One of the first things your escrow agent will do is prepare your Settlement Statement at least one day prior to your closing.This document reflects the various charges by third parties, your loan amount, your down payment and the earnest money sitting in a credit account. This statement shows not only the various charges but who is responsible for what. At the same time you…
Image
Do Lenders Need Tax Returns If You’re Not Self-Employed?

Lenders are required to make sure you can afford your monthly mortgage payment. They do this by comparing your monthly credit obligations along with your gross monthly income. Credit account payments are verified by reviewing your credit report and your income by looking at copies of most recent pay check stubs covering a 30 day period. Upon review of both, your lender will arrive at your debt-to-income ratio. If you’re self-employed, you may not have pay check stubs and even if you do issue pay checks the lender will also ask for copies of your two most recent federal income tax returns, both personal and business.
For the self-employed borrower, the lender will average net business income over the previous two years while also needing to verify income from one year to the next is relatively consistent. They can only do this reviewing income tax returns because there are neither pay stubs nor W2 forms. But lenders can also ask …
Image
Getting a Mortgage For a Manufactured Home


Manufactured housing construction has come a long way since its early days when manufactured homes were referred to as mobile homes and indeed were very mobile. There were wheels attached to the home and the unit wasn’t necessarily permanently attached to a foundation. If the owner wanted to, the unit could be hitched to an automobile or truck and moved away. As such, when financing a mobile home there really was only one choice and that was to take out an installment loan just like financing an automobile with higher rates and shorter loan terms. A mortgage today however for a manufactured home is available providing borrowers with more favorable terms and when financed properly a loan for a manufactured home is just as competitive as most any other option.
The manufactured home must be considered as real estate and taxed as real property. A manufactured home is built at the factory and delivered to the dealer. Sometimes a manufactured home …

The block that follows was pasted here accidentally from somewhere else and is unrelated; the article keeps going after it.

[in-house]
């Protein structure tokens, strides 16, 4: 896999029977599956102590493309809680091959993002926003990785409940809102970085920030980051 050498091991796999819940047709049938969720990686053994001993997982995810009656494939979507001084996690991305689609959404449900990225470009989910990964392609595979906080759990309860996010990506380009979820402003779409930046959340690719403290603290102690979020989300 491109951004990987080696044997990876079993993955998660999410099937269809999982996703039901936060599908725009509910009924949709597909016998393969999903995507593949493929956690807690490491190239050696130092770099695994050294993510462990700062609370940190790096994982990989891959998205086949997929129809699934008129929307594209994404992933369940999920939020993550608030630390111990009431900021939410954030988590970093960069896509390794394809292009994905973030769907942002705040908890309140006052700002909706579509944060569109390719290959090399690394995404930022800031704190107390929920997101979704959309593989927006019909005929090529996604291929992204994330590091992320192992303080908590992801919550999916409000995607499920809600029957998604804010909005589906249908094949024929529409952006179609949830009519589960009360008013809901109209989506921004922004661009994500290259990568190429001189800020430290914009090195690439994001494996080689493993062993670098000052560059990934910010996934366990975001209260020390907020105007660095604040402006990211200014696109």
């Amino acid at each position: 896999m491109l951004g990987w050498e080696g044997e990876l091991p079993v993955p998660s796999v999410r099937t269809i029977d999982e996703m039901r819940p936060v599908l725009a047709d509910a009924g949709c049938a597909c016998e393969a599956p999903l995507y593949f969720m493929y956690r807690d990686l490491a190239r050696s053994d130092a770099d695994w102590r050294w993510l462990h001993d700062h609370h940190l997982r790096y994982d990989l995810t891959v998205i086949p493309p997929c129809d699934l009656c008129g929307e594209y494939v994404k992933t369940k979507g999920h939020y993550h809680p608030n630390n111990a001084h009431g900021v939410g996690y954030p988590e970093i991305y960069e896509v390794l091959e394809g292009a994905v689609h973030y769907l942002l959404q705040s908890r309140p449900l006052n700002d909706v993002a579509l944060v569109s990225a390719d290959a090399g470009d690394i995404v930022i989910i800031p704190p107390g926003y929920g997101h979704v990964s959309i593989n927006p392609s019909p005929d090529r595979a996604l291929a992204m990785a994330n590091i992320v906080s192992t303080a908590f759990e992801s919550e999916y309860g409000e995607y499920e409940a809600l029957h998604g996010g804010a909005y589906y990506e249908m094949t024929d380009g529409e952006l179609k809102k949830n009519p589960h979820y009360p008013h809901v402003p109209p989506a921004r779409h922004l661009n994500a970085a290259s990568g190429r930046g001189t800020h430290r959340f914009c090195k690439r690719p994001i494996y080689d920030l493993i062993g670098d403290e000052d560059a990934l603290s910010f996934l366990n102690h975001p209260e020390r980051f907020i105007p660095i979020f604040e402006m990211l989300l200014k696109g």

Image
How to Combine Two Mortgages Into One - And Why

There are times when refinancing makes sense and it may make a lot of sense when it’s determined that refinancing a first mortgage makes sense on its own but financing an outstanding second lien can make the decision even better. What are the differences between first, second and even third liens? What are they and what is the importance of lien position?
A first mortgage is the one used to fund the primary purchase. A couple sees a home listed for $350,000, puts 20% down and finances $280,000. This mortgage is the first one based upon age and recorded as such at the county recorder’s office. There may also be a second mortgage that can be taken out at the same time as the first or later on. When used simultaneously with a first mortgage to buy and finance a home, the second mortgage can be the amount that is the difference between the down payment and the first mortgage. If the couple decided to put only 10% down, they could take out tw…
Image
Mortgage Pre-Approval: Understanding the Process


There are a couple of terms in the mortgage industry that sound familiar and while many think the terms are interchangeable they’re not. Those two terms are pre-qualification and pre-approval. Similar, but different. But it’s important to understand the basic difference between the two terms and while they cover the same aspects of someone’s ability to obtain a loan approval one is vastly more important than the other. A pre-qualification is a determination, based upon a conversation with a loan officer that person could qualify for a home loan along with a monthly payment schedule and an approximate loan amount. A pre-qualification is good for a future buyer to find out how much is available but a pre-approval takes the process one step, major step, further- verification of the information provided.
A telephone conversation is general in nature and the loan officer would ask you how much you make each month, your current monthly credit…
Image
Ways to Use a Cash Out Refinance

As property values continue to rise and homeowners are discovering their overall financial profile keeps improving. Homeowner equity is the difference between what is owed on the mortgage and the current appraised value of the property. As homeowners pay down the mortgage balance more equity is created. So too is equity created simply because the value of the property has grown. When you combine both paying down the loan with ever increasing values still more equity is created. That also means homeowners have access to more cash in the form of equity.